1.1 A Lease Leases LKAS 17 A lease is an agreement where by the lessor conveys to the lessee in return for a payment or services of payment to the right to use an asset for an agreed period of time. 1.2
International Accounting Standard 16 Property, Plant and Equipment Objective 1 The objective of this Standard is to prescribe the accounting treatment for property, plant and equipment so that users of
Depreciation Accounting Comparison of Indian Accounting Standard (AS-6) and US GAAP (ARB-43) By D.S. Rawat FCA In India the depreciation accounting is done as per the Accounting Standard-6, there is no
IAS - 17 Leases International Accounting Standard No 17 (IAS 17) Leases This revised standard replaces IAS 17 (revised 1997) Leases, and will apply for annual periods beginning on or after January 1, 2005.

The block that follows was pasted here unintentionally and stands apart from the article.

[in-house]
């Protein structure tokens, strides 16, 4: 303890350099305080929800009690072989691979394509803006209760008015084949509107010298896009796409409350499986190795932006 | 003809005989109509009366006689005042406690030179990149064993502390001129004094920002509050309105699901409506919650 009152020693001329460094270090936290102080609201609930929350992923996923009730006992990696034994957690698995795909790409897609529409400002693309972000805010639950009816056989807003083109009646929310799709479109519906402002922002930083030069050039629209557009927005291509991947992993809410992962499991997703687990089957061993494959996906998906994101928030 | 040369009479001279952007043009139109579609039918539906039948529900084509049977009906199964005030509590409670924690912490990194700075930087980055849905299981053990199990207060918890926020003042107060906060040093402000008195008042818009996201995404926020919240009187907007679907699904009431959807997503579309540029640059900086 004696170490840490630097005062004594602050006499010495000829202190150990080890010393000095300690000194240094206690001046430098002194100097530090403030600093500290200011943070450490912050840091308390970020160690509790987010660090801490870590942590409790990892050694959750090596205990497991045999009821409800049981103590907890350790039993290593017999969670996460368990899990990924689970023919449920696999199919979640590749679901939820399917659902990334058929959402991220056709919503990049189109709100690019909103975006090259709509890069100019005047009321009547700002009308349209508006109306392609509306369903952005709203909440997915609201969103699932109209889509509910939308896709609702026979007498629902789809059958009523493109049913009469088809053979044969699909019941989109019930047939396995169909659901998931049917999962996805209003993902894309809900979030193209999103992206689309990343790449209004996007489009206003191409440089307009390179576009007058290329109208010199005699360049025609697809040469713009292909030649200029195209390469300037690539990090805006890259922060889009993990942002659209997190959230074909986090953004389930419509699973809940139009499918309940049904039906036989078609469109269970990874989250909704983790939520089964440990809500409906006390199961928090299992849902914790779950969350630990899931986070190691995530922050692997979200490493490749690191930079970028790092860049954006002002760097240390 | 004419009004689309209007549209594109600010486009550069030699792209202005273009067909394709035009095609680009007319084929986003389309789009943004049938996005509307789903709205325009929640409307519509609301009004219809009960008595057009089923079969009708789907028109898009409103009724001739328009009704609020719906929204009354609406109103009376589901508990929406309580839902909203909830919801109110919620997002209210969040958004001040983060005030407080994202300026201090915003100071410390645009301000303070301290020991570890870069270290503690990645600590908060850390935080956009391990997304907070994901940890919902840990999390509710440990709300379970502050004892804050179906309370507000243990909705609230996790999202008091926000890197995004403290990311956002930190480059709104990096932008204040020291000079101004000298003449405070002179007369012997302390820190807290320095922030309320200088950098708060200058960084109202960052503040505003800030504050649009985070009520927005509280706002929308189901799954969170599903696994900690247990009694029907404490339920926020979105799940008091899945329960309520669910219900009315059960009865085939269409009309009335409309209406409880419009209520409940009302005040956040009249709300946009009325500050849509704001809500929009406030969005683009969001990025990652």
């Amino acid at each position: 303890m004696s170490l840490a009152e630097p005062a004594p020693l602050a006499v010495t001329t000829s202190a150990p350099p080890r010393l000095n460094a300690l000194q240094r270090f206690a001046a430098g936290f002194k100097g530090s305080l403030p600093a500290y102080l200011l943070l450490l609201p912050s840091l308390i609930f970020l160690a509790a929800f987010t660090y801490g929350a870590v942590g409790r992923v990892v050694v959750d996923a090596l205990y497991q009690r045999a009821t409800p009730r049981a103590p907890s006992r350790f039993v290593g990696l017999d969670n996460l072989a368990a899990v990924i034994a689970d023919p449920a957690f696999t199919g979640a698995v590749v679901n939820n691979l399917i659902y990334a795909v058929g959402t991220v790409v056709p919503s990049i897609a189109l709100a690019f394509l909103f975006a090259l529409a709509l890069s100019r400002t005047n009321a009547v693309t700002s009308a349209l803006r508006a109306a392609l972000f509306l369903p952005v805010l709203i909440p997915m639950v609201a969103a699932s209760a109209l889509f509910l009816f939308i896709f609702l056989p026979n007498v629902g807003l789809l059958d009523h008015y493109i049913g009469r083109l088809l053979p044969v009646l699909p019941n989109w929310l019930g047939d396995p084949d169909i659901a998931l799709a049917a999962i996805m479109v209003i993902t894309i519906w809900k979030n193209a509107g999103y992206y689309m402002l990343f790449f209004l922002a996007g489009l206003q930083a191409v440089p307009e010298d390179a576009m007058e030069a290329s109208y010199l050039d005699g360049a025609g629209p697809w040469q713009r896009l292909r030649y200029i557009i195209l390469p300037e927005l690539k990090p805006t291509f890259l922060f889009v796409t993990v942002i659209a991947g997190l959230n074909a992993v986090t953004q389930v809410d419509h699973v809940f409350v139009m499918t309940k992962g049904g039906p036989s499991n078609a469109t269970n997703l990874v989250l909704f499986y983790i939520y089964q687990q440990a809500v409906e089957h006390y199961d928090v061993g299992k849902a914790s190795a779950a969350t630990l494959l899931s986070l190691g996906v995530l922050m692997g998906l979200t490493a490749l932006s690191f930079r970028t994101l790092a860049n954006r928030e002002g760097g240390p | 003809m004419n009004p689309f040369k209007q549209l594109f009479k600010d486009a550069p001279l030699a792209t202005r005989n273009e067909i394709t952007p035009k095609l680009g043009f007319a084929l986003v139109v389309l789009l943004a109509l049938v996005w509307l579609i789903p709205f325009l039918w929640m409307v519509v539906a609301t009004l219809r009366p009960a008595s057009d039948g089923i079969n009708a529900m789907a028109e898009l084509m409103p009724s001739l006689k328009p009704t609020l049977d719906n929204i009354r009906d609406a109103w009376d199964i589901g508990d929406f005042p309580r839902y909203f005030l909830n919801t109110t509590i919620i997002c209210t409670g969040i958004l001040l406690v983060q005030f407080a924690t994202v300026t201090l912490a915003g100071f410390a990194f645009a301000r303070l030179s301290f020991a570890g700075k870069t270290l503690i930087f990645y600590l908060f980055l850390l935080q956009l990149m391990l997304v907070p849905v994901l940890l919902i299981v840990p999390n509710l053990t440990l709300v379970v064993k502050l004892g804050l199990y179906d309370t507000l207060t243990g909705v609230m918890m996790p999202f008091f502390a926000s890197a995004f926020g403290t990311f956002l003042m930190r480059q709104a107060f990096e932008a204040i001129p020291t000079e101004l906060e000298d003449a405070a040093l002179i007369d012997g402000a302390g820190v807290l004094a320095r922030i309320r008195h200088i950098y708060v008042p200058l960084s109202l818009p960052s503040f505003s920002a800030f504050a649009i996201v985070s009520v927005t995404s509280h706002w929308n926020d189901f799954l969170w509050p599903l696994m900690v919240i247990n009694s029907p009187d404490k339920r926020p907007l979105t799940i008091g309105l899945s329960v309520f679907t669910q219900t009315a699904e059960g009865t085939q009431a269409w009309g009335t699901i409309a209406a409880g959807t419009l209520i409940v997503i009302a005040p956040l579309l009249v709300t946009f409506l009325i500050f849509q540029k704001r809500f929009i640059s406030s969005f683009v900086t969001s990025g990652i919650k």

Company Registration Number: 04544332 (England and Wales) Report of the Directors and Unaudited Financial Statements Period of accounts Start date: 1st June 2008 End date: 31st May 2009 Contents of the
Section: Policy: Business Services Fixed Asset and Intangible Asset Policy Effective or Revised: December 11, 2015 University Enterprises, Inc. Fixed Asset and Intangible Asset Policy l. PURPOSE To provide
Module 9: Property, plant and equipment (PPE) and intangible assets Overview In this module, you learn about the valuation of property, plant and equipment (PPE) and intangible assets, and the cost components
IPSAS 13 LEASES Acknowledgment This International Public Sector Accounting Standard is drawn primarily from International Accounting Standard (IAS) 17 (revised 2003), Leases published by the International